A perverse 'net' effect? The impact of health insurance on use of insecticide-treated nets (ITNs) in Ghana
March 14, 2012
Speaker: Dr. Thomas de Hoop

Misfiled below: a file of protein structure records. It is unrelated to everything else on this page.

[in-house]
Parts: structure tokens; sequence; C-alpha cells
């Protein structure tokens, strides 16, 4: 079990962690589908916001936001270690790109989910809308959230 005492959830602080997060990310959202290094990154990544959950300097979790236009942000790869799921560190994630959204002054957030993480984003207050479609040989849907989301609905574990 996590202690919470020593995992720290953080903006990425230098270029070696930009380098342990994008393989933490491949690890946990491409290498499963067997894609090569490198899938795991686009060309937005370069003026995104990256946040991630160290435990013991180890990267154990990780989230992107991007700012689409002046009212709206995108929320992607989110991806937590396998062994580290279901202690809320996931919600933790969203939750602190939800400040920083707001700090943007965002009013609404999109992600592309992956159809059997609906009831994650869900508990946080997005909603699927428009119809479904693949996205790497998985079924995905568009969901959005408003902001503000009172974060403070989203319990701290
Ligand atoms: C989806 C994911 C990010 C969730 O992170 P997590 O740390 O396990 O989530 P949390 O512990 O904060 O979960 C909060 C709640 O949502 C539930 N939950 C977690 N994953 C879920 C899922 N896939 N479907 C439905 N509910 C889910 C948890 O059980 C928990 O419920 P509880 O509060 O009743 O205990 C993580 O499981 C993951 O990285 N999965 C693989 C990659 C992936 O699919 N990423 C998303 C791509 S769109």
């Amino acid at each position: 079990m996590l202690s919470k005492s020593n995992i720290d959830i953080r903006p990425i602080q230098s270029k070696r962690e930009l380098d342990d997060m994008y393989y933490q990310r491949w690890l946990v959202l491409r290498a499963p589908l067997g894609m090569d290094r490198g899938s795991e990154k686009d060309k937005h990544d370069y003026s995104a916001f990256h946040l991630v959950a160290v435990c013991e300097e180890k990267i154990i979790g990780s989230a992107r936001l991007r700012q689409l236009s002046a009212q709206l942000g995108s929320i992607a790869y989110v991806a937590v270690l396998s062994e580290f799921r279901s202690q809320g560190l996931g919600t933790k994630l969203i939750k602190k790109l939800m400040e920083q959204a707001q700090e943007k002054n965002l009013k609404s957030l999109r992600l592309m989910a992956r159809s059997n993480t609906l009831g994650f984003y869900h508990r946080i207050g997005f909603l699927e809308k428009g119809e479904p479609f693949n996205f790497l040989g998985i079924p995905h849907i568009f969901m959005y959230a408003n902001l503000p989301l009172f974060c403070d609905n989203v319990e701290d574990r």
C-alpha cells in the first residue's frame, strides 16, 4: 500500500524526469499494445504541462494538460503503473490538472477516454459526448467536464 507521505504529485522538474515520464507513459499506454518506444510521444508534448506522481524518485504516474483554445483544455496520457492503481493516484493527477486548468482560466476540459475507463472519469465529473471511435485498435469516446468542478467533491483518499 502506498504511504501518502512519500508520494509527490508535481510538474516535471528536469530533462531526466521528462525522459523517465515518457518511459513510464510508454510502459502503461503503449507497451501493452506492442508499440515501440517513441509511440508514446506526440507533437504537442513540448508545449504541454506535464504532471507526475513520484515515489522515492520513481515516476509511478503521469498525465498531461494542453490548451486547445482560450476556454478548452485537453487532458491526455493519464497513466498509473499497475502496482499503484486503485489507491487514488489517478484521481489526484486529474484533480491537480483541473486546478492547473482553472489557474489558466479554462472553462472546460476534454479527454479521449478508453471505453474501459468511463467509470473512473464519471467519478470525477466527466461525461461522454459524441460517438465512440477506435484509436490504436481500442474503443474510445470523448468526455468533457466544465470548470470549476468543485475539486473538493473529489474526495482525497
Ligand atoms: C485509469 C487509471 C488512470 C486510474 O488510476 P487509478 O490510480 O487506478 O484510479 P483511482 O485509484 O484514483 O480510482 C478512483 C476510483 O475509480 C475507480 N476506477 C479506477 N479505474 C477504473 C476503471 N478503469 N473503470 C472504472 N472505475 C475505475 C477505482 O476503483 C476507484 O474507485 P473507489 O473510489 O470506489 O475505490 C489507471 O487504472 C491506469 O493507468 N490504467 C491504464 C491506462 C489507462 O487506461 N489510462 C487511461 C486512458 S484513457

Incentive problems in insurance markets are well established in economic theory. One of these incentive problems is related to reduced prevention efforts following insurance coverage (ex-ante moral hazard). This prediction is yet to be tested empirically with regard to health insurance, as the health domain is often considered relatively immune to perverse incentives, despite its validation in other insurance markets that entail adverse health shocks. This paper tests for the presence of ex-ante moral hazard with reference to malaria prevention in Ghana. It investigates whether enrolment in the country’s National Health Insurance Scheme (NHIS) negatively affects ownership and use of insecticide-treated bed nets (ITNs). A panel of 400 households in the Brong Ahafo region is used for this purpose and a propensity-adjusted household fixed effects model is employed. The results provide evidence of ex-ante moral hazard especially when the level of effort and cost required for prevention is high. Different robustness checks as well as qualitative information from the surveyed communities support this finding. Implications of perverse incentive effects for the NHIS are briefly outlined.